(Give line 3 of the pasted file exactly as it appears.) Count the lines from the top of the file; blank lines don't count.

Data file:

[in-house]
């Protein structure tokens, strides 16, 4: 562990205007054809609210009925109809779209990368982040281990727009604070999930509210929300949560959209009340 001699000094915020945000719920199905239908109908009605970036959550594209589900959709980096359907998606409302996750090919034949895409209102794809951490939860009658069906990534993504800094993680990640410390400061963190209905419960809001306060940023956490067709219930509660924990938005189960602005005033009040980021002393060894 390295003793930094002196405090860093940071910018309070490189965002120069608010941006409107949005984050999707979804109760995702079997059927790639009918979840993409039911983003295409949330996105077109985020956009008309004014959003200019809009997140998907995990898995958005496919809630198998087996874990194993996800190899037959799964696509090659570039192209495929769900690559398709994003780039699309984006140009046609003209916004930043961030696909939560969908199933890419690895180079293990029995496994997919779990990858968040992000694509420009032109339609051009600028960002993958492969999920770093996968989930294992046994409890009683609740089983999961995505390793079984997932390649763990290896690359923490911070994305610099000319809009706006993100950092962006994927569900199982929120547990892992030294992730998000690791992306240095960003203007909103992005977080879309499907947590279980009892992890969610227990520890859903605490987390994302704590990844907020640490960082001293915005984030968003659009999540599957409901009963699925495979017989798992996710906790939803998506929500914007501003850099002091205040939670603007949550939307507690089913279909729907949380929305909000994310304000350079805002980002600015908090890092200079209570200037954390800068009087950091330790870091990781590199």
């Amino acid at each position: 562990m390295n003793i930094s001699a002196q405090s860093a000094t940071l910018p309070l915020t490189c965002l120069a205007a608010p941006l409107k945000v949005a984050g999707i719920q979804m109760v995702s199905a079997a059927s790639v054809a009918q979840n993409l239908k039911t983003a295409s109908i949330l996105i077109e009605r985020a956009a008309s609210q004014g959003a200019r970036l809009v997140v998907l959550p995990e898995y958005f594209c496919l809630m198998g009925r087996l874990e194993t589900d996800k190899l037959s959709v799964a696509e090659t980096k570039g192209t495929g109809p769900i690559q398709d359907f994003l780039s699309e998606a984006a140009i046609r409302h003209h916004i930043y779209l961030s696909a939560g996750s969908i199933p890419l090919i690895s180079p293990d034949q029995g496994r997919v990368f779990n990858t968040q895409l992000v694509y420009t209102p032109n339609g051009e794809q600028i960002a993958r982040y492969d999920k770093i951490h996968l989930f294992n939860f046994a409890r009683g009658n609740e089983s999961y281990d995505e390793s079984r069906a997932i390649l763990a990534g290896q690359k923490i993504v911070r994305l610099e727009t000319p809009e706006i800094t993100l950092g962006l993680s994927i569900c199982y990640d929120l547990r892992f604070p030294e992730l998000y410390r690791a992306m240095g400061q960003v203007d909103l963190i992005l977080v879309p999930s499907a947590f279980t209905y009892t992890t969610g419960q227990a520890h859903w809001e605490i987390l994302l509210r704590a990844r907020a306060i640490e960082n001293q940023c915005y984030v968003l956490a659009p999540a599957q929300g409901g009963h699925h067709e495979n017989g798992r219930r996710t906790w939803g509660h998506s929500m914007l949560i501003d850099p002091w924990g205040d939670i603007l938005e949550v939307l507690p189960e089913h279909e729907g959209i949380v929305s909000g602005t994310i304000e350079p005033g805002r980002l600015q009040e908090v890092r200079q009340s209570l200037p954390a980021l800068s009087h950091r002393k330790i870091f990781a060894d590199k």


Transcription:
């Amino acid at each position: 562990m390295n003793i930094s001699a002196q405090s860093a000094t940071l910018p309070l915020t490189c965002l120069a205007a608010p941006l409107k945000v949005a984050g999707i719920q979804m109760v995702s199905a079997a059927s790639v054809a009918q979840n993409l239908k039911t983003a295409s109908i949330l996105i077109e009605r985020a956009a008309s609210q004014g959003a200019r970036l809009v997140v998907l959550p995990e898995y958005f594209c496919l809630m198998g009925r087996l874990e194993t589900d996800k190899l037959s959709v799964a696509e090659t980096k570039g192209t495929g109809p769900i690559q398709d359907f994003l780039s699309e998606a984006a140009i046609r409302h003209h916004i930043y779209l961030s696909a939560g996750s969908i199933p890419l090919i690895s180079p293990d034949q029995g496994r997919v990368f779990n990858t968040q895409l992000v694509y420009t209102p032109n339609g051009e794809q600028i960002a993958r982040y492969d999920k770093i951490h996968l989930f294992n939860f046994a409890r009683g009658n609740e089983s999961y281990d995505e390793s079984r069906a997932i390649l763990a990534g290896q690359k923490i993504v911070r994305l610099e727009t000319p809009e706006i800094t993100l950092g962006l993680s994927i569900c199982y990640d929120l547990r892992f604070p030294e992730l998000y410390r690791a992306m240095g400061q960003v203007d909103l963190i992005l977080v879309p999930s499907a947590f279980t209905y009892t992890t969610g419960q227990a520890h859903w809001e605490i987390l994302l509210r704590a990844r907020a306060i640490e960082n001293q940023c915005y984030v968003l956490a659009p999540a599957q929300g409901g009963h699925h067709e495979n017989g798992r219930r996710t906790w939803g509660h998506s929500m914007l949560i501003d850099p002091w924990g205040d939670i603007l938005e949550v939307l507690p189960e089913h279909e729907g959209i949380v929305s909000g602005t994310i304000e350079p005033g805002r980002l600015q009040e908090v890092r200079q009340s209570l200037p954390a980021l800068s009087h950091r002393k330790i870091f990781a060894d590199k």